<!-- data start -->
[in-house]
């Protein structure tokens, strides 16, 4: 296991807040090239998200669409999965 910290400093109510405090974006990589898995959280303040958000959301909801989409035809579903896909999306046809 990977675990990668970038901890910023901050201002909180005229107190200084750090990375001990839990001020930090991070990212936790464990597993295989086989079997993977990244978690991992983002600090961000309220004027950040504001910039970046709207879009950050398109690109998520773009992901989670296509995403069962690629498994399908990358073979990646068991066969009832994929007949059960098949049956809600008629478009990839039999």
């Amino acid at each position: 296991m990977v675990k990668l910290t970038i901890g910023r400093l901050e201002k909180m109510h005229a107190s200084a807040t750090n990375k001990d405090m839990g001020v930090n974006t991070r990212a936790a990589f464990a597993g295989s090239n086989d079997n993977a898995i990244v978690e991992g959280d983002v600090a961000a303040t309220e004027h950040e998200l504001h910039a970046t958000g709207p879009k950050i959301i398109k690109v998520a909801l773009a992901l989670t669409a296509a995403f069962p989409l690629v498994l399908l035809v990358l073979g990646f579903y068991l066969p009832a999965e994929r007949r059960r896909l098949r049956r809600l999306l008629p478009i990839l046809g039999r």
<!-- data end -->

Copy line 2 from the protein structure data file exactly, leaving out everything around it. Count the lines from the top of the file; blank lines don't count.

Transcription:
């Protein structure tokens, strides 16, 4: 296991807040090239998200669409999965 910290400093109510405090974006990589898995959280303040958000959301909801989409035809579903896909999306046809 990977675990990668970038901890910023901050201002909180005229107190200084750090990375001990839990001020930090991070990212936790464990597993295989086989079997993977990244978690991992983002600090961000309220004027950040504001910039970046709207879009950050398109690109998520773009992901989670296509995403069962690629498994399908990358073979990646068991066969009832994929007949059960098949049956809600008629478009990839039999």